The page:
API Gateway delivery settings
For your API delivery settings you can configure various optional features
that can help you manage your APIs more efficiently, improve interoperability, gain control
over API access, and enhance the overall performance of your API traffic. You can configure
the delivery features at any time between registering an API and activating an API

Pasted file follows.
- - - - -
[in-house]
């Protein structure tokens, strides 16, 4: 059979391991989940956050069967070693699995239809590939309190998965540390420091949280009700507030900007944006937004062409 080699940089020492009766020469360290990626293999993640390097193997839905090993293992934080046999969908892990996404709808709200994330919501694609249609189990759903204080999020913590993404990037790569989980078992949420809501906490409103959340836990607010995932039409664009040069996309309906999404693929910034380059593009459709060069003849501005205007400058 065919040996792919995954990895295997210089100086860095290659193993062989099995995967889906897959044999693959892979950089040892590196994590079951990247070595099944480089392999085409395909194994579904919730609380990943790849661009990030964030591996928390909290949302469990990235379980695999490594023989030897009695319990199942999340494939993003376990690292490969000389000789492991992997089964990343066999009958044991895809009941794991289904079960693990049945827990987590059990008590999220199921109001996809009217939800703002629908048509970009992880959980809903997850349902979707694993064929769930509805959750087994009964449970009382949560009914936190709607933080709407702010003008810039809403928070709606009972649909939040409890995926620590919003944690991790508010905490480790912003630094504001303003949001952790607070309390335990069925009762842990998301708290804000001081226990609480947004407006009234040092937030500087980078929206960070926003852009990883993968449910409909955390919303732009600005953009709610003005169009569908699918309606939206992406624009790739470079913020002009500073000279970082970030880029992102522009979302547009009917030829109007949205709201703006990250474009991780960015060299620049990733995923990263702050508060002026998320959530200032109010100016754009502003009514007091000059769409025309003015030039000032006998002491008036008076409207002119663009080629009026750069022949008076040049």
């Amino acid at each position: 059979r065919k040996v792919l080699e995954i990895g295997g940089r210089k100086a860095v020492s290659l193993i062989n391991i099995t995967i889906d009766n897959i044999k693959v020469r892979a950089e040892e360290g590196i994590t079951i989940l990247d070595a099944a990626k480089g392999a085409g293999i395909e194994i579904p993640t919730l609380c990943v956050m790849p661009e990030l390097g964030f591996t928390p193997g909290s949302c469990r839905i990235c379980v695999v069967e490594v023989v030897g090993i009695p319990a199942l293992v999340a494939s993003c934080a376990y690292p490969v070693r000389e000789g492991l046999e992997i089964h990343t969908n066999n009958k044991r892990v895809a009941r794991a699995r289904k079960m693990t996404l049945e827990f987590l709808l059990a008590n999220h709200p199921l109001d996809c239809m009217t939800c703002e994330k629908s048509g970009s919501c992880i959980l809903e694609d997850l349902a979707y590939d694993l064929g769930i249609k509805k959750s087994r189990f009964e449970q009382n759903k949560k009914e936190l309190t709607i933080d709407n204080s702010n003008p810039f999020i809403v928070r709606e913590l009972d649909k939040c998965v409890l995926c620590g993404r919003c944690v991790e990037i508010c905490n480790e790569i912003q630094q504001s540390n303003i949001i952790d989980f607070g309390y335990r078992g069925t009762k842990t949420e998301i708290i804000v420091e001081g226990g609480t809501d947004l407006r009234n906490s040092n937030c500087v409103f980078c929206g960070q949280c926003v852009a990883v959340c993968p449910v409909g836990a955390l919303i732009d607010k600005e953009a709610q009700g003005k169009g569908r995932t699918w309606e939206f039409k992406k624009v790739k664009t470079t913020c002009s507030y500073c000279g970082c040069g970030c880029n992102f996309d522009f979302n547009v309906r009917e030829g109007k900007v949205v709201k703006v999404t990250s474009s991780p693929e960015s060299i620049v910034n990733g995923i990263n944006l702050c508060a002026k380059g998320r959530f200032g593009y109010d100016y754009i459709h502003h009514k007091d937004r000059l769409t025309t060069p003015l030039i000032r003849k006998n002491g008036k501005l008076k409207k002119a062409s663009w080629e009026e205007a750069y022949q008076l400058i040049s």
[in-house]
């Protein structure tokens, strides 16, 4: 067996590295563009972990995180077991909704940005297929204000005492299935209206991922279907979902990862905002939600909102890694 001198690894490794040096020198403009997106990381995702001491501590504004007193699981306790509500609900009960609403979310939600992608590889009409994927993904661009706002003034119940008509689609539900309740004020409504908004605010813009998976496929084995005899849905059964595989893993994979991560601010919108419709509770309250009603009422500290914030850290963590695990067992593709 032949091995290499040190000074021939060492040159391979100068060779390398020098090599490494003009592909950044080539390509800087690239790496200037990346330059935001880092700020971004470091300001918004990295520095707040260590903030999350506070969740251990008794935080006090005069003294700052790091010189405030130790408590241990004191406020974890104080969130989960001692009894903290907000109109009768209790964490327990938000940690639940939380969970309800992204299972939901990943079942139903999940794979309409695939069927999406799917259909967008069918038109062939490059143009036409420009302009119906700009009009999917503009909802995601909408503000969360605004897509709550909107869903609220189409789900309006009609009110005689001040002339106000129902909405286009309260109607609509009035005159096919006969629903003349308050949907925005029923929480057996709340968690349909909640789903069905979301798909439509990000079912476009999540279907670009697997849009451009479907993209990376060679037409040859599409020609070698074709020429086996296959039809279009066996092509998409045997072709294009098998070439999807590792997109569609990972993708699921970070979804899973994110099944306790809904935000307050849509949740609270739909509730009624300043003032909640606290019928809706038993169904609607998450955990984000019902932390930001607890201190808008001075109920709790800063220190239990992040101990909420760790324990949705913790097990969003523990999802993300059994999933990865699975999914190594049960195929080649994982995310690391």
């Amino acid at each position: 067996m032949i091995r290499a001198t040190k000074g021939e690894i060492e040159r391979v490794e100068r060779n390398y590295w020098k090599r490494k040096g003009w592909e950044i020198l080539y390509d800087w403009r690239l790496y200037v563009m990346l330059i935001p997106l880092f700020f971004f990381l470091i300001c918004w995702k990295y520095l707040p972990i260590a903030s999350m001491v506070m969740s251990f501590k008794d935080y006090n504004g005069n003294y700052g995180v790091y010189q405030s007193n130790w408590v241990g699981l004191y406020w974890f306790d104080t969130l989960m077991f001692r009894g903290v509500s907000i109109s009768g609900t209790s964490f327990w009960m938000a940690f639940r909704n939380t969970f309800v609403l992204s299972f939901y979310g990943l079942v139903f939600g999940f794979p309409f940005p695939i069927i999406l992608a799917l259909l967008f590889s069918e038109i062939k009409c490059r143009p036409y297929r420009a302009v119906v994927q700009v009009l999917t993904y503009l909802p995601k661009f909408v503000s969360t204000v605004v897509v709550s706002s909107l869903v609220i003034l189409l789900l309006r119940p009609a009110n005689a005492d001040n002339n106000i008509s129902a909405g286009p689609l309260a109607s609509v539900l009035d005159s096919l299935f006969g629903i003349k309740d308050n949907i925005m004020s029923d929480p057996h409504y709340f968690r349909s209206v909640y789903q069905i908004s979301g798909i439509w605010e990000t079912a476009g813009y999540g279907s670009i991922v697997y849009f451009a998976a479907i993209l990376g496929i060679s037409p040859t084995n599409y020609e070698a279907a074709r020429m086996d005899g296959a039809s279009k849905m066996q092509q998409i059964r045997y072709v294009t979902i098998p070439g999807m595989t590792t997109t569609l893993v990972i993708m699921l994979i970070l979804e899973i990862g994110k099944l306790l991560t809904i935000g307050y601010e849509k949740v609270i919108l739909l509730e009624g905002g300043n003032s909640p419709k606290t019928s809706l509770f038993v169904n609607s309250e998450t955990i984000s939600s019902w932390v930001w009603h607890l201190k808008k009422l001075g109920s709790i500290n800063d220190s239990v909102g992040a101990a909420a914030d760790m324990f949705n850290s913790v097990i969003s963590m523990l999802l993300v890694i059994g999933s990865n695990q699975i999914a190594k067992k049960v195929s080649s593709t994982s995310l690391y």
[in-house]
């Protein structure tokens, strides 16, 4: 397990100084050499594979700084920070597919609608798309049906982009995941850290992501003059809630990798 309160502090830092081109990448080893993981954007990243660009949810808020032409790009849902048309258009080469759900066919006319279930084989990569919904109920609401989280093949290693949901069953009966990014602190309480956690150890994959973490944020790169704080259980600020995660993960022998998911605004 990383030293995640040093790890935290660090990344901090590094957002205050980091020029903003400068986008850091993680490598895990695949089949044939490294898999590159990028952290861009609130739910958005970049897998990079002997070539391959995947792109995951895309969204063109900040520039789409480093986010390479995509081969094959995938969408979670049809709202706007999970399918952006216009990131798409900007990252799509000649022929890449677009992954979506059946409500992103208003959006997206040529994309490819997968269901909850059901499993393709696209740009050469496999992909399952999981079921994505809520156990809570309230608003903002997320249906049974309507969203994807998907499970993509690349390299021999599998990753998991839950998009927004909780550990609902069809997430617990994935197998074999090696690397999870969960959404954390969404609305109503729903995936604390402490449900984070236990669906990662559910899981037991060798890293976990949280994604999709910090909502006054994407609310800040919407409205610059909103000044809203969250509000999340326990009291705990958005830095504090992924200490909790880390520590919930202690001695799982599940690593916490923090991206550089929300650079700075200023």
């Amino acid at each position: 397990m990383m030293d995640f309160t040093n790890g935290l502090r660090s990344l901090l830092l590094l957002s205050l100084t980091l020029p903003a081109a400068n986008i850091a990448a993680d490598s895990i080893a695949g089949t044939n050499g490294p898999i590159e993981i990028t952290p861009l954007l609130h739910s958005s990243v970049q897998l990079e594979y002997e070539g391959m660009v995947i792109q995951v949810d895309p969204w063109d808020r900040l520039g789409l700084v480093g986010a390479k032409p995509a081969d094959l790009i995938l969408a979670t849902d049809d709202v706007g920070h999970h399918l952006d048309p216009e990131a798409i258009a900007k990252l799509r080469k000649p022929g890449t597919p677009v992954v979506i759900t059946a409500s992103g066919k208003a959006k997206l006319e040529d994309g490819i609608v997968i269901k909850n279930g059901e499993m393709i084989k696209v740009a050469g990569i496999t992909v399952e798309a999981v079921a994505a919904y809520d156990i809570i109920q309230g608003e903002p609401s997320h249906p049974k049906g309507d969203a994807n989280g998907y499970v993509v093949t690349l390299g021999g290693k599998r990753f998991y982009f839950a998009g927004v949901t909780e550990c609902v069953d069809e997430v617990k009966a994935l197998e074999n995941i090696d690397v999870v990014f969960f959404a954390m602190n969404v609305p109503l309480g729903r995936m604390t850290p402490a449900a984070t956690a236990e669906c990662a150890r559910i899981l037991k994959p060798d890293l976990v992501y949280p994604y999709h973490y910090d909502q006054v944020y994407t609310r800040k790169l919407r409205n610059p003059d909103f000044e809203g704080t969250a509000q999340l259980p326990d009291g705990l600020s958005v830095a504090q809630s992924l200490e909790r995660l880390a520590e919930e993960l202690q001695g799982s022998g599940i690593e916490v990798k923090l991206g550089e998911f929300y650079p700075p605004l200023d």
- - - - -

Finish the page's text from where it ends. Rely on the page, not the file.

API privacy By default, your registered APIs are public and don’t require API key authentication. You can allow API keys to govern access to an API and all its resources by making the API private. By doing so, you improve the protection of your API and gain control over quota settings. If you wish, you can still make individual resources public within your registered private API. JSON web token (JWT) validation JSON web token is an open standard (RFC 7519) that defines a compact and self-contained method for securely transmitting JSON-encoded information between parties. With Akamai, you can use JWTs to quickly identify and authorize API consumers who send requests to your API. Cross-origin resource sharing (CORS) CORS provides user agents—typically browsers—with a way to request access to restricted resources that reside on external domains. Caching At Akamai, caching refers to objects retrieved from your origin server and stored at any number of edge servers. Edge servers can quickly deliver the cached objects to your API consumers. GraphQL caching GraphQL is an open-source query language and data manipulation language that you can use to deliver structured API content to clients. This ensures clients receive exactly the content they request while preventing both over-fetching and under-fetching of data. GraphQL has no native query caching to avoid refetching resources, and standard HTTP caching will not work for a GraphQL API. GZIP compression GZIP compression helps you save bandwidth efficiently by ensuring the proper compression of selected responses in outbound API traffic. Error response customization (beta) If an inbound client request fails API Gateway validation, the client receives an error response with a default description of an error in a JSON format and a default status code. For selected errors, you have an option to customize these details. For example, you can include in a response helpful guidelines on how to resolve a particular error and set a status code that more aptly reflects the nature of an error. Request routing and forwarding API Definitions lets you route inbound requests to an alternate origin. To do so, you need to configure routing rules. A routing rule includes various details such as rule name, rule conditions, and request destination details.